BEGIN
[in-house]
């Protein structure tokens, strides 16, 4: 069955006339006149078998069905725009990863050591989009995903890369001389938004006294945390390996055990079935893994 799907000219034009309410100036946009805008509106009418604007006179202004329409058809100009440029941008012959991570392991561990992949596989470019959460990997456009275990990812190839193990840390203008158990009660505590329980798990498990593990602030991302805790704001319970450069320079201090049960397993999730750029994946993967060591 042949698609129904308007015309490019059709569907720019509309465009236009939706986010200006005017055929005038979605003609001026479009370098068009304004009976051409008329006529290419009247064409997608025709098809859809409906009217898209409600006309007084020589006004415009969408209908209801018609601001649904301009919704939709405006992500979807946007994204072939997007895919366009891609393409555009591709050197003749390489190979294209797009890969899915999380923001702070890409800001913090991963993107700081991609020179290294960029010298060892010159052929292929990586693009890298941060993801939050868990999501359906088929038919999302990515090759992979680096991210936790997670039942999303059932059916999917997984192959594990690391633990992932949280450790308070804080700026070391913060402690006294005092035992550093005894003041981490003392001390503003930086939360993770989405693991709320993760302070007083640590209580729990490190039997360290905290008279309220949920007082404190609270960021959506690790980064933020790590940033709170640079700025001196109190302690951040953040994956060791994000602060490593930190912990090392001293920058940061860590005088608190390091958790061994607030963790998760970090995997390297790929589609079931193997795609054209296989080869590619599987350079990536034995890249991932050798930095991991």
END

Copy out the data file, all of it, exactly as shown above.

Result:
[in-house]
């Protein structure tokens, strides 16, 4: 069955006339006149078998069905725009990863050591989009995903890369001389938004006294945390390996055990079935893994 799907000219034009309410100036946009805008509106009418604007006179202004329409058809100009440029941008012959991570392991561990992949596989470019959460990997456009275990990812190839193990840390203008158990009660505590329980798990498990593990602030991302805790704001319970450069320079201090049960397993999730750029994946993967060591 042949698609129904308007015309490019059709569907720019509309465009236009939706986010200006005017055929005038979605003609001026479009370098068009304004009976051409008329006529290419009247064409997608025709098809859809409906009217898209409600006309007084020589006004415009969408209908209801018609601001649904301009919704939709405006992500979807946007994204072939997007895919366009891609393409555009591709050197003749390489190979294209797009890969899915999380923001702070890409800001913090991963993107700081991609020179290294960029010298060892010159052929292929990586693009890298941060993801939050868990999501359906088929038919999302990515090759992979680096991210936790997670039942999303059932059916999917997984192959594990690391633990992932949280450790308070804080700026070391913060402690006294005092035992550093005894003041981490003392001390503003930086939360993770989405693991709320993760302070007083640590209580729990490190039997360290905290008279309220949920007082404190609270960021959506690790980064933020790590940033709170640079700025001196109190302690951040953040994956060791994000602060490593930190912990090392001293920058940061860590005088608190390091958790061994607030963790998760970090995997390297790929589609079931193997795609054209296989080869590619599987350079990536034995890249991932050798930095991991």